This post contains affiliate links.
I grew up in the Midwest and there was green space everywhere. Moving down here to Peru has definitely been a different experience.
There is plenty of nature to explore in Peru’s Sacred Valley, but aren’t many parks in Cusco.
All the ones that are listed online have almost no green areas at all to relax in. Instead, they are huge paved squares surrounded by churches and restaurants.
Sure, they have a fountain or some benches, but it’s really not the same as Central Park or the Boston Common, and I was really starting to crave some grass, trees, and fresh air.
If you’re in Cusco and beginning to feel the same, it’s time for a day at one of the best parks in Cusco: Llaullipata.
There’s almost no information about parks in Cusco online, and the elusive Llaullipata is no different. I’m just so glad Daniel and I found it! We’ve already visited twice and it’s been the perfect escape from the city. Here’s everything you need to know to get there.
How to get to Llaullipata Park
The two easiest ways to get to Llaullipata park are by foot or by taxi.
If you choose to go by taxi you won’t have any problems because all of the drivers know where it is. The trip will only take about 10 minutes and the cost will be between 10 and 15 soles / 3 to 4.50 usd for the ride.
If you’re on a budget like us, you can also walk to Llaullipata Park for a totally free day trip from Cusco.
The walk only took 30 minutes and really wasn’t that bad. Plus, we got an amazing view of the city of Cusco spread out below us, which definitely made the extra effort worth it!
Open this map for directions to Llaullipata Park from Plaza de Armas in Cusco’s city center.
What to do in Llaullipata Park
There are a few different areas to enjoy in Llaullipata Park.
First, there is a large field with fire pits, where you can spread out a blanket and spend some time chilling in the sun or shade, reading a book or enjoying a picnic.
There are also hiking trails that criss cross through the park. One goes down to a small river, while others run through the upper forest.
If you’re in Cusco in July, there is even a yearly festival called Llaullifest held in the park. I was also told that there are some Incan ruins of ceremonial altars somewhere in it… although I never found them, it didn’t stop us from exploring while we looked!
What to See Nearby
Loving finally spending time in the parks in Cusco, and don’t want to leave at the end of the day?
If so, no worries. There are a few different options to extend your trip to Llaullipata.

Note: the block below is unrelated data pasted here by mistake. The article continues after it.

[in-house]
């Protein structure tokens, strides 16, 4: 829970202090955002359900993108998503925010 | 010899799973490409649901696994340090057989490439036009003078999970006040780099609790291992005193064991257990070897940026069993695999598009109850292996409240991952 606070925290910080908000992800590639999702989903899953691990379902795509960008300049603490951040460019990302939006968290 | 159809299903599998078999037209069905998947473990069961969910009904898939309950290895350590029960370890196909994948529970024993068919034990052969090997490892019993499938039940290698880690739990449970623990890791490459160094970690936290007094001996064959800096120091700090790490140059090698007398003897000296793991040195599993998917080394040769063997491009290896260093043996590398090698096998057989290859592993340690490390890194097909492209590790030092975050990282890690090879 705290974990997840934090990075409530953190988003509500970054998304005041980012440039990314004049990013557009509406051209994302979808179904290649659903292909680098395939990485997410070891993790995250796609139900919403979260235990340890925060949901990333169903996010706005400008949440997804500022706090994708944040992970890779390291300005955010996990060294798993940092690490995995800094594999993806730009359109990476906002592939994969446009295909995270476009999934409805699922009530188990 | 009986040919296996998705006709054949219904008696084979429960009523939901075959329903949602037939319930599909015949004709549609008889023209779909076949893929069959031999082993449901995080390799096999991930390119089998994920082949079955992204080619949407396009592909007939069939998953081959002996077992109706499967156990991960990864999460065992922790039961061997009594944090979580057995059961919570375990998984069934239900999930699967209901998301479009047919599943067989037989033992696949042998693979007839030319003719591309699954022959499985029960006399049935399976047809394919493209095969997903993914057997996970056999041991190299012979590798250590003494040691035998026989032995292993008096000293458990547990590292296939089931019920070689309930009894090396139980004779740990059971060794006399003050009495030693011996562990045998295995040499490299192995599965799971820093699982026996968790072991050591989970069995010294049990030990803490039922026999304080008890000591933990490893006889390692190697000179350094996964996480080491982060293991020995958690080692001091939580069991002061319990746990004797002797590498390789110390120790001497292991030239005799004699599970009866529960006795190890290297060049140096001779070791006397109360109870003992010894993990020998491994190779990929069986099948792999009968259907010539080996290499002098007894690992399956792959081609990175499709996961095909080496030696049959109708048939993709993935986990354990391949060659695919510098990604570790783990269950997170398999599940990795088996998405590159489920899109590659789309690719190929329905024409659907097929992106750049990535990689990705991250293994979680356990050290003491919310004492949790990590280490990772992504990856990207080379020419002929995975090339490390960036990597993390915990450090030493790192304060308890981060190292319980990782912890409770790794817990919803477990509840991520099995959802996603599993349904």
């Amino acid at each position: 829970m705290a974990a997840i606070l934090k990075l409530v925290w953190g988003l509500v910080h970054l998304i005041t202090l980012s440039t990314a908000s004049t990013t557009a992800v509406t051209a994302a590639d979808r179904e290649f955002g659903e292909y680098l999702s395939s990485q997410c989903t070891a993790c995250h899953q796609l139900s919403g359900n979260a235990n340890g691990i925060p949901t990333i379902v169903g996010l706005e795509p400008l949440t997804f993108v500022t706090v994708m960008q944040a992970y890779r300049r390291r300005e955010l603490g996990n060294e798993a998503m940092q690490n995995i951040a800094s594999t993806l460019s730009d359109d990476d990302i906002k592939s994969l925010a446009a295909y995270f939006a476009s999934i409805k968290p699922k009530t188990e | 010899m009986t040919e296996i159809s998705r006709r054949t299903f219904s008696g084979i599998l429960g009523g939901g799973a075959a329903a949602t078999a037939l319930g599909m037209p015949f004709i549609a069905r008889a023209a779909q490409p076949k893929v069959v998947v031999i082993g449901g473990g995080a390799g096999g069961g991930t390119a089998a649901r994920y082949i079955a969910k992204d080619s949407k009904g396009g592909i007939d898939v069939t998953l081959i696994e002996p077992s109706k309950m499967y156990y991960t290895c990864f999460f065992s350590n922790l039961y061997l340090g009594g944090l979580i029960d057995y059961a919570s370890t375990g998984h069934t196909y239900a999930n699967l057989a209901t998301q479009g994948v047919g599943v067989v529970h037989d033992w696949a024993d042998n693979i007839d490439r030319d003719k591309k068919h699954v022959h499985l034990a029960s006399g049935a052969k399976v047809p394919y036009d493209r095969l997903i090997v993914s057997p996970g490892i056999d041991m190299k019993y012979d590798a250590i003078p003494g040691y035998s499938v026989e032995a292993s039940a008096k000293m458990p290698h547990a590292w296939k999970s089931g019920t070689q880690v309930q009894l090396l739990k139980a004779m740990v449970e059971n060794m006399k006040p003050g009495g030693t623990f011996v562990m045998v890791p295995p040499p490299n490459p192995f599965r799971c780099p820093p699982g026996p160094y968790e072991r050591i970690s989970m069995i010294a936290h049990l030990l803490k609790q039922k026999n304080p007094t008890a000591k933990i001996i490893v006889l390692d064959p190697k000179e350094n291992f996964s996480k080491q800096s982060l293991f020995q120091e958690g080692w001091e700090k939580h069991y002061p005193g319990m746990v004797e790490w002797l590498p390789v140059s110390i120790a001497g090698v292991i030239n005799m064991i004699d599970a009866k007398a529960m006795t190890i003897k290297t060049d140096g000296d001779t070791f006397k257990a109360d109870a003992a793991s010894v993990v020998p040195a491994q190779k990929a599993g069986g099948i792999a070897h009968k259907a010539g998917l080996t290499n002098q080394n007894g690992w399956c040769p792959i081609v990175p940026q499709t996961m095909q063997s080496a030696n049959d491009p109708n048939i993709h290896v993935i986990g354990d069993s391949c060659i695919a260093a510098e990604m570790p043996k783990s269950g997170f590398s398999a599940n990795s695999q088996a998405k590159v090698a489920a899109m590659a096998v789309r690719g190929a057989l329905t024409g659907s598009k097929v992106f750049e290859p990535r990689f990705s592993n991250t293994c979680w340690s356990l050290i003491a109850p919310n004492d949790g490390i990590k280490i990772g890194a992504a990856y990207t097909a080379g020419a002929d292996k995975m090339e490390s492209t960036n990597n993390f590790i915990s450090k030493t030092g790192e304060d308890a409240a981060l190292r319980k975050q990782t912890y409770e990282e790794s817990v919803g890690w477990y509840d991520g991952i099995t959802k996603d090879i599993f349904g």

One of the only campgrounds in Cusco, Quinta Lala, is just up the street. If you like to camp you can rent all the gear you need from one of the many shops in Cusco and snag a spot there in the great outdoors for the night.
You can also visit the Planetarium Cusco which is very close by.
I think reservations need to be made an advance, but this small planetarium has glowing reviews from people who have taken tours of the place and learned about Cusco’s night sky and the Incan beliefs surrounding it.
When you’re on the hunt for parks in Cusco, it’s hard to find green space and nature nearby to relax in.
After living in the city for over a month, it’s definitely clear to me that Laullipata is the best choice for when you want to escape the city.
The park is easy to reach by foot from Cusco and has a large forest with hiking trails to explore.
Even better, there are plenty of other options near Llaullipata to extend your day in the area and spend more time out in nature. Check it out, and let me know what you think about this hidden gem in Cusco!
Ready to go?
Use Skyscanner to find the cheapest flights to Cusco and then explore accommodation like unique stays on Airbnb or the top-rated hotels on Booking.com to plan the perfect night, weekend, or long-term stay in the city.
Or, stick around to learn how to hike to Huchuy Qosqo without a guide, visit Kinsa Cocha and see Pisac’s three lakes, or walk to the Sacsayhuaman Ruins or the Temple of the Moon right from Cusco’s city center!
I’ve been traveling full-time for three years, these are the resources that make it happen:
➤ I exclusively use Airbnb for savings and security on long-term stays in furnished apartments.
➤ I use Booking.com for short-term stays in hostels and hotels on weekend trips.
➤ Upwork allowed me to take the leap to travel full-time because they make it so easy to find freelance clients in any field.
➤ The Superstar Blogging Travel Writing Course launched my travel writing career and helped me become a contributor at sites like Cincinnati Refined and International Living, and even get published in the Boston Globe.